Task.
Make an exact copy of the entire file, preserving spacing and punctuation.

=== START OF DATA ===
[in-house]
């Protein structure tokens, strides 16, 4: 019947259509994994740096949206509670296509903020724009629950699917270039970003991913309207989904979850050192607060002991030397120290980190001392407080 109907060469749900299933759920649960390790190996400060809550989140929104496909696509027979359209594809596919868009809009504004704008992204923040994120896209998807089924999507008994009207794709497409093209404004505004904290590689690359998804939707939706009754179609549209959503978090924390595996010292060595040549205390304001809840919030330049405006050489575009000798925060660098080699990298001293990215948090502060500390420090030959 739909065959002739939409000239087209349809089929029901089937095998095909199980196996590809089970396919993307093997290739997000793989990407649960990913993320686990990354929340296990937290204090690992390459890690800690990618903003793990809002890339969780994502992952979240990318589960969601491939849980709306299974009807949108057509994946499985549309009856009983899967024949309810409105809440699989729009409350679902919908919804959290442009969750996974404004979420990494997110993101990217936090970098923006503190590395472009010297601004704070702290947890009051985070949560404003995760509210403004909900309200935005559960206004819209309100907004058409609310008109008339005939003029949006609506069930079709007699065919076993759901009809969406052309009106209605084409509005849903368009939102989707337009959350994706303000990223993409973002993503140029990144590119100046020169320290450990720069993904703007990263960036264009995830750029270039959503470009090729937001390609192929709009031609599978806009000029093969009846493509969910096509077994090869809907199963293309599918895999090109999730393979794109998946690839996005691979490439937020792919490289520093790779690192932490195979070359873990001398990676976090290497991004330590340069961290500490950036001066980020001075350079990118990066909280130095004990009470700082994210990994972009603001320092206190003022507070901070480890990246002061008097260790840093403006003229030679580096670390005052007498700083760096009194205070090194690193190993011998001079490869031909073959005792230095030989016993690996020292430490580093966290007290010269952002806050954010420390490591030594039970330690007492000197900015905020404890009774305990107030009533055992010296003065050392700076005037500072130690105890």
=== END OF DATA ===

[in-house]
């Protein structure tokens, strides 16, 4: 019947259509994994740096949206509670296509903020724009629950699917270039970003991913309207989904979850050192607060002991030397120290980190001392407080 109907060469749900299933759920649960390790190996400060809550989140929104496909696509027979359209594809596919868009809009504004704008992204923040994120896209998807089924999507008994009207794709497409093209404004505004904290590689690359998804939707939706009754179609549209959503978090924390595996010292060595040549205390304001809840919030330049405006050489575009000798925060660098080699990298001293990215948090502060500390420090030959 739909065959002739939409000239087209349809089929029901089937095998095909199980196996590809089970396919993307093997290739997000793989990407649960990913993320686990990354929340296990937290204090690992390459890690800690990618903003793990809002890339969780994502992952979240990318589960969601491939849980709306299974009807949108057509994946499985549309009856009983899967024949309810409105809440699989729009409350679902919908919804959290442009969750996974404004979420990494997110993101990217936090970098923006503190590395472009010297601004704070702290947890009051985070949560404003995760509210403004909900309200935005559960206004819209309100907004058409609310008109008339005939003029949006609506069930079709007699065919076993759901009809969406052309009106209605084409509005849903368009939102989707337009959350994706303000990223993409973002993503140029990144590119100046020169320290450990720069993904703007990263960036264009995830750029270039959503470009090729937001390609192929709009031609599978806009000029093969009846493509969910096509077994090869809907199963293309599918895999090109999730393979794109998946690839996005691979490439937020792919490289520093790779690192932490195979070359873990001398990676976090290497991004330590340069961290500490950036001066980020001075350079990118990066909280130095004990009470700082994210990994972009603001320092206190003022507070901070480890990246002061008097260790840093403006003229030679580096670390005052007498700083760096009194205070090194690193190993011998001079490869031909073959005792230095030989016993690996020292430490580093966290007290010269952002806050954010420390490591030594039970330690007492000197900015905020404890009774305990107030009533055992010296003065050392700076005037500072130690105890």